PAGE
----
Resident Evil 4 always felt like an El Gigante-sized hurdle for Capcom to clear before this remake was even announced. Perhaps even more influential than the very first game and considerably longer and more ambitious than any Resident Evil game before it, 2005’s Resident Evil 4 remains a survival horror masterpiece that took massive risks. While not as big a risk with the framework to work off of and prior experience on remaking classics to lean back on, 2023’s Resident Evil 4 is still something of a gamble for Capcom. What do you cut? What do you add? Just how many right hands do you make come off?
Those who were worried about Resident Evil 4, especially after the good but too brief Resident Evil 3, can rest easy. This is a faithful remake that streamlines some antiquated edges, tightens up some of the original’s more meandering moments, and even adds enough of its own ideas to make it one of 2023’s best horror games, as well as a worthy companion piece to one of the greatest games of all time.
You play as Leon S. Kennedy, who returns from the second game as a more jaded, almost haunted special operative as he hunts down the President’s kidnapped daughter in rural Spain. This being a Resident Evil game, she isn’t just off watching Barcelona, but is instead being held captive by strange villagers with an odd glow in their eyes. It’s up to Leon to save her, one roundhouse kick and cheesy pun at a time, which gladly both return in this remake in all their mid-2000s glory, only this time in glorious 4k. While this remake doesn’t have quite as much gonzo daftness as the original, even though Leon isn’t afraid to crack wise at times and there’s plenty of absurd moments, it definitely feels like it turns up the dial in the gothic horror stakes.
The most obvious way it does this is by offering some of the most jaw-dropping visuals ever seen in horror, carrying the baton left by the original game. Resident Evil 4 uses dark spaces remarkably well to ratchet up fear, while the sound design (particular for late-game enemies that I won’t spoil here) sends shivers down the spine. The RE Engine is truly superb tech, and Resident Evil 4 is perhaps the most grotesquely sumptuous game created with it yet, especially with ray tracing enabled. It’s also a game full of brilliant attention to detail, as Ashley will physically react to the sound of whichever gun you’re using, both characters will visibly pant after you sprint for a while, and character’s hair moves and sways so granularly that it’s almost indulgent. Seriously, if you remember how much developers used to go on about hair physics in the seventh generation, Resident Evil 4 has finally perfected it.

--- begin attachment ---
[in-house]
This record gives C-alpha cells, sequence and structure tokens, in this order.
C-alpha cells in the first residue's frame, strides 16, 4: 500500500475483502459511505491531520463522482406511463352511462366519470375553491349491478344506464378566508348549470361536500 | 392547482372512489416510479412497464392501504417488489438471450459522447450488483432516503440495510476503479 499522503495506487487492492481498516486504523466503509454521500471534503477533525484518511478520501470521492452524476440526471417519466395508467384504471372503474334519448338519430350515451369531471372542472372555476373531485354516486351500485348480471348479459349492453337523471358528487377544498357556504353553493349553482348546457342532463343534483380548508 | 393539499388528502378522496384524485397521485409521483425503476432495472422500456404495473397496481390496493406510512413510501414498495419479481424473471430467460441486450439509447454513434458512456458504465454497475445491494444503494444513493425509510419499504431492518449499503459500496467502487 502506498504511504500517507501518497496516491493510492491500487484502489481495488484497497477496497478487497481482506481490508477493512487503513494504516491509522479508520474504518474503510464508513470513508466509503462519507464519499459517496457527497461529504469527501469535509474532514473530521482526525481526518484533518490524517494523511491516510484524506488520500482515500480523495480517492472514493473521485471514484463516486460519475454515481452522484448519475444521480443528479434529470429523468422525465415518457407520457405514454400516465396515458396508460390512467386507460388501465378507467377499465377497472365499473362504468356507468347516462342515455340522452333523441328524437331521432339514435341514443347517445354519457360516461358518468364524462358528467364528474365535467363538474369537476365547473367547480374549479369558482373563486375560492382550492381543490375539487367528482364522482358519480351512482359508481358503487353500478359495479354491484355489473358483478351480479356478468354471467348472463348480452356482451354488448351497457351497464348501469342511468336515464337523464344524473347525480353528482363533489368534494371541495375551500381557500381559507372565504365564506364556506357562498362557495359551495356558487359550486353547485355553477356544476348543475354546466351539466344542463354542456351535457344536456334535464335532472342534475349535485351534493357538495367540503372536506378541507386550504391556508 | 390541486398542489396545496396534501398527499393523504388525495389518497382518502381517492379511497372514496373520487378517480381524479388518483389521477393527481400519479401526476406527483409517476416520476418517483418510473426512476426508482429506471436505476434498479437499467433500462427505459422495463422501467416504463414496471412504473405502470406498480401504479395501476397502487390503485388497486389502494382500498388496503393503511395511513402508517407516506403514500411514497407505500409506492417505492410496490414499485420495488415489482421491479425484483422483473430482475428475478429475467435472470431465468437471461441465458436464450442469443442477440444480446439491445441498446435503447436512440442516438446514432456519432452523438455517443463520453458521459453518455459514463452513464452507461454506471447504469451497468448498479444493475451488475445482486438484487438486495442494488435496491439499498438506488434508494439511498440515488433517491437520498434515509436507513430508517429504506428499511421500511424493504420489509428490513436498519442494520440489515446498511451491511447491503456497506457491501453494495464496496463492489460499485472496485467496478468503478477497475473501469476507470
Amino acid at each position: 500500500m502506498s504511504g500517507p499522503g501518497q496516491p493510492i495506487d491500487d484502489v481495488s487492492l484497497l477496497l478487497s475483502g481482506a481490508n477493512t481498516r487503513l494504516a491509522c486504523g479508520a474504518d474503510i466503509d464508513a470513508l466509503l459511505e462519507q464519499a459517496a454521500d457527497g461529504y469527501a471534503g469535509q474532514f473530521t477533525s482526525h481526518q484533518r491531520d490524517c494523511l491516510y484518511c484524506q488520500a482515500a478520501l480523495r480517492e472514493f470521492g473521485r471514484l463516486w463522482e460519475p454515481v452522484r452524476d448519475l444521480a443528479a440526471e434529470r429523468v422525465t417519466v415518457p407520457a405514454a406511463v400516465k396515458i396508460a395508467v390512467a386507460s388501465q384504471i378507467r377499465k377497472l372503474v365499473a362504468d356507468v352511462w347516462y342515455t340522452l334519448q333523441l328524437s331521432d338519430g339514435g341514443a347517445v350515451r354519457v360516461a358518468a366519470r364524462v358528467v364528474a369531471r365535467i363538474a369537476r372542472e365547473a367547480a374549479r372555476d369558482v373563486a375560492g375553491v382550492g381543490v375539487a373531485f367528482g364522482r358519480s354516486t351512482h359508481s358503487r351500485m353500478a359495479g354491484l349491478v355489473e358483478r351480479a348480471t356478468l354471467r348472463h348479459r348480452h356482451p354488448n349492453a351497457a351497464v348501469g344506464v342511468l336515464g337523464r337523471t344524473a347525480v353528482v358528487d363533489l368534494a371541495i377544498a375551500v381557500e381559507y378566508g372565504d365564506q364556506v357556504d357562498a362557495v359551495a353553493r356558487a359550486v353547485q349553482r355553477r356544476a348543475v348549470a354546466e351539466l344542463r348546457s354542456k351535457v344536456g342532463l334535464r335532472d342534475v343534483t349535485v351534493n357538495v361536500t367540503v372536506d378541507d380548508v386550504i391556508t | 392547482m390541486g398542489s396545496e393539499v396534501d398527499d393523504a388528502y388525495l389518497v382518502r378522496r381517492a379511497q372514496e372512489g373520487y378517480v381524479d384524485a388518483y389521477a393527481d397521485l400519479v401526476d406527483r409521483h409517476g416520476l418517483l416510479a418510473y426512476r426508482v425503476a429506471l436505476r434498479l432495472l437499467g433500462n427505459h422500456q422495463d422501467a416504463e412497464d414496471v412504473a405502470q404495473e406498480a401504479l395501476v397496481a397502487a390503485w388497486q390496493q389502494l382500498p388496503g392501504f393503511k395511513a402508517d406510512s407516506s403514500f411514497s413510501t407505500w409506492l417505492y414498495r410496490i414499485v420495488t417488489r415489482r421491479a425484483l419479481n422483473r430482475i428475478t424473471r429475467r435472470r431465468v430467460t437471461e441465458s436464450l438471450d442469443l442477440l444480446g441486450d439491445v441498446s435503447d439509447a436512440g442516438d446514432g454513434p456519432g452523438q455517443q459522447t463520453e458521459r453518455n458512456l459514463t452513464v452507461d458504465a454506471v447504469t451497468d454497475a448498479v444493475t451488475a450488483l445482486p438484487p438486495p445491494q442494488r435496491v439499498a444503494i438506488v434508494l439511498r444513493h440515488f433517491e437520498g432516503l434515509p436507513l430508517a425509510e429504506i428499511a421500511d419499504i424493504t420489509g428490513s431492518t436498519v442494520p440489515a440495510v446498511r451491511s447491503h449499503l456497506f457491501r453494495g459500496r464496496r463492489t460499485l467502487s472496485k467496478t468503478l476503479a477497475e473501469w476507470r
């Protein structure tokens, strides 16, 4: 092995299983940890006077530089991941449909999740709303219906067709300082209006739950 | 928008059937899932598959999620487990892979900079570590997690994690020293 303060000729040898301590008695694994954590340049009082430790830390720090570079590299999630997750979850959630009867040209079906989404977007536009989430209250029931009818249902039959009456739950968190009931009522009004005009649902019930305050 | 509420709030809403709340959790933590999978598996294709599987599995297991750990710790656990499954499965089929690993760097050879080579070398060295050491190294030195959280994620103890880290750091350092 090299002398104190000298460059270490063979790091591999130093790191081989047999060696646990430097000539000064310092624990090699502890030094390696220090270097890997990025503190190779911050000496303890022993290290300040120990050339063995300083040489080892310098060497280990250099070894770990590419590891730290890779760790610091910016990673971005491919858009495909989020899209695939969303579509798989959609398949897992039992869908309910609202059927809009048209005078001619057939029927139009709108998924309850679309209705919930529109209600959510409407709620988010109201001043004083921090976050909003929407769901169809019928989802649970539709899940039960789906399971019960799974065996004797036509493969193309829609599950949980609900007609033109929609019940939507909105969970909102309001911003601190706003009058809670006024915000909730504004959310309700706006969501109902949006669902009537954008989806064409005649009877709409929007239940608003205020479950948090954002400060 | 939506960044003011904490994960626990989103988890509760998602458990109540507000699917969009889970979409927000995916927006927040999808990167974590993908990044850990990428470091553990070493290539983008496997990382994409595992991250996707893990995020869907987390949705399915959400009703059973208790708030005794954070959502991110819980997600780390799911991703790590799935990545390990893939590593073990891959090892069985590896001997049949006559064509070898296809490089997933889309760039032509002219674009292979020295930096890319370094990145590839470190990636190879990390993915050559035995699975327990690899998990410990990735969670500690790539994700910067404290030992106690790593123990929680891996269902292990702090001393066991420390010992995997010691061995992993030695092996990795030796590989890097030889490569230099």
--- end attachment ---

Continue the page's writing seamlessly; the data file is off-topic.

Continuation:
While it’s not as scary as Resident Evil 2, owing to the fact that deranged villagers ultimately just aren’t as spooky as zombies and tyrants wearing funny hats, Resident Evil 4 still offers plenty of pulse-pounding tension as Plagas-infected villagers circle in on you, whether it’s your ordinary farmer or chainsaw wielding psychopath. They’re relentless, too, as they’ll soak up your bullets and just keep coming, even when you think they’re out for the count. You can seldom just depend on one weapon during an encounter, as you’ll have to constantly be scraping all ammo together you can, whether that’s by finding it on enemies or crafting it with Resources and Gunpowder. Different weapons are also better for dealing with different enemies, so there’s always a balancing act of using what you can vs. what you should.
The way the enemies visibly change because of the Plagas is a considerable step up from the predecessor too, as they’ll still come after you with exploded heads and broken necks, meaning that you’ll have to scramble to finish them off with a knife (in a somewhat fiddly fashion, it must be said) when they’re down. Good luck when you’re getting swarmed, though — finding breathing space in amidst all the chaos is easier said than done. I often found my whole body tensing up through sheer stress, my hands basically throttling the controller as I tried to line up my final rifle headshot, only for the stress to increase even further when Las Plagas sprouted from the hole I’d just created. That’s the sign of some good survival horror.